It is hard to say why a book that is full of mould, sodden clothing, overdoses of sugar and carbs, bad weather, grizzly bears, cream and crud, broken-down trucks, blisters and tiny seedlings shoved into the ground should be engaging, rewarding and full of knowledge, but it is.
Charlotte Gill's Eating Dirt – short-listed for the Hilary Weston Writers' Trust Prize for non-fiction – is so winning because it bridges the dizzying gulf between the people who command that work be done and the people who do it.
There is nothing romantic about replanting the forests that have been decimated by clear cuts. It is piece work. At about 25 cents per tree, a person has to plant 1,000 trees in a day to make even a rudimentary living. The work is hard and repetitive, done in circumstances that most of us would rather not even contemplate. But it takes a rhythm and it takes companionship and competition to make it happen. Who knows if it will actually work? Who knows if forest will come again? But if they do, these grunts will have made them.
Gill did this work for 20 years. It shows. She knows, for instance, in her bones, the difference between trying to get your speed spade into the soils of a fresh clear cut in old-growth forest and trying to get the same tool into a forest that has been cut before and grown up again. The latter is so much harder because, in the first cutting, much of the soil was just eroded away.
There isn't much variety or finesse to the work. It is the same thing over and over again. She repeats it through the book, like a refrain: "Bend. Plant. Stand up. Sprint along." The world record holder shoved 15,170 red pine seedlings into the ground in a single day.
You would think a book on such an unvarying occupation would be quite short. But in tree planting – as in so many of the unseen grunt jobs that keep the culture running – it is the relationships, not the prestige of the work, that hold your interest: the guy who lasts only a day or two before he is fired, the friend who almost drowns when a truck overturns in a deep puddle, the bouts of shaving when two new girls join the crew, the boat ride so rough you spend half your time underwater, the mother grizzly and her three cubs, the delicacy of a single friend who sleeps in her van so as not to occupy the other bed in a couple's quarters.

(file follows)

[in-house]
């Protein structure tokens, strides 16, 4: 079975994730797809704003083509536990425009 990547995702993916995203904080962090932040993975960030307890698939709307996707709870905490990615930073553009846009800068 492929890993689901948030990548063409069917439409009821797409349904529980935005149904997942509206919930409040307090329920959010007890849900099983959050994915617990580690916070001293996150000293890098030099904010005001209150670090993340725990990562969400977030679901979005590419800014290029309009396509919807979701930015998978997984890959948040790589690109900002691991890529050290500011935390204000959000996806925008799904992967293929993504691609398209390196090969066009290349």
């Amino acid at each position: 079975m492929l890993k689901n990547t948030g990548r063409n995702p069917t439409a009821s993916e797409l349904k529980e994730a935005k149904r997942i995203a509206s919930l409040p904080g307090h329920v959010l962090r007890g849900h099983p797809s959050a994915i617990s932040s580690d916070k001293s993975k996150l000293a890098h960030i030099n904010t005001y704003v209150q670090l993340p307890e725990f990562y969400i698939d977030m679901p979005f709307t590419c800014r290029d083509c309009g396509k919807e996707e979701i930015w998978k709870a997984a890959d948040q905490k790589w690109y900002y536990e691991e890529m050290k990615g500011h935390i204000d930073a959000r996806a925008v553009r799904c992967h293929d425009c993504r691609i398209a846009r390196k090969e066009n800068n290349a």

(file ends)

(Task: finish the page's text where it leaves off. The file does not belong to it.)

The greatest pleasure of Gill's book, though, is that she cuts these headlong stories against the millennial life of forests. Douglas fir, hemlock, cedar. Only a third of the old forests still survive, while the forests of the world are a checkerboard of clear cuts, the largest one 200 miles square. How does a forest come to be? What lives in the soil? Why is there so much life in the ruination of a cut block? It is moving to hear the answers to these questions against the backdrop of furious planting.
Gill wants us to believe that our times are not so different from all times when it comes to the ruin of forests. She jumps back to The Epic of Gilgamesh, and leads a brief crash course in the history of forestry, but this is where she is least convincing.
Much more telling is what she says of the young forestry grads who have been put in charge of her and her cohorts. Wear your hardhats, they intone, although there is nothing overhead. Wear your orange safety vests, they insist, though the nearest traffic is 50 miles away across roadless county. These are people who have never planted a tree, though they have read a lot of books about planting trees. But they are the authorities. They live on the other side of the divide between the grunts and the managers. Perhaps it was ever so, but I cannot help thinking that we have perfected this unholy division of labour.
Gill's is a book you can live in. You come to speak its language and to feel as she feels. The only thing I miss in it is the other life that she inhabited during the eight months of the year when she was not planting trees. Maybe it is none of our business, but I wondered: What did she do in that time? Who was she, and where? And what became of her and her boyfriend, K.T.? She lives – like many people nowadays – a hybrid life, and it would be fascinating to know how the parts of it combine.
William Bryant Logan is an arborist in Brooklyn, N.Y., and the author of, among other works, Oak: The Frame of Civilization and Dirt: The Ecstatic Skin of the Earth.